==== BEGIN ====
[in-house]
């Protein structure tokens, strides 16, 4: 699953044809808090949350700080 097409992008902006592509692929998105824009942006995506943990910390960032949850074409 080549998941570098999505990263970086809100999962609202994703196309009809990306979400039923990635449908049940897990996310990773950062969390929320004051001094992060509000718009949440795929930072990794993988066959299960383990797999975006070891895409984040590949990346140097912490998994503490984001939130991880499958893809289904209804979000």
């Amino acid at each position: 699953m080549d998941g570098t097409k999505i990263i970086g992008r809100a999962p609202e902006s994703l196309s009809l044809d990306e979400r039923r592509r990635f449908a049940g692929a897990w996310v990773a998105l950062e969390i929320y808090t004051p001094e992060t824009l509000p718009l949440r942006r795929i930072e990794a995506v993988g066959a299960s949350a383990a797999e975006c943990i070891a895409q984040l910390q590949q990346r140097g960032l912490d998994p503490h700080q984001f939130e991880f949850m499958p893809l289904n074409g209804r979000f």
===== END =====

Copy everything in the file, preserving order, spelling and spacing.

[in-house]
């Protein structure tokens, strides 16, 4: 699953044809808090949350700080 097409992008902006592509692929998105824009942006995506943990910390960032949850074409 080549998941570098999505990263970086809100999962609202994703196309009809990306979400039923990635449908049940897990996310990773950062969390929320004051001094992060509000718009949440795929930072990794993988066959299960383990797999975006070891895409984040590949990346140097912490998994503490984001939130991880499958893809289904209804979000």
């Amino acid at each position: 699953m080549d998941g570098t097409k999505i990263i970086g992008r809100a999962p609202e902006s994703l196309s009809l044809d990306e979400r039923r592509r990635f449908a049940g692929a897990w996310v990773a998105l950062e969390i929320y808090t004051p001094e992060t824009l509000p718009l949440r942006r795929i930072e990794a995506v993988g066959a299960s949350a383990a797999e975006c943990i070891a895409q984040l910390q590949q990346r140097g960032l912490d998994p503490h700080q984001f939130e991880f949850m499958p893809l289904n074409g209804r979000f």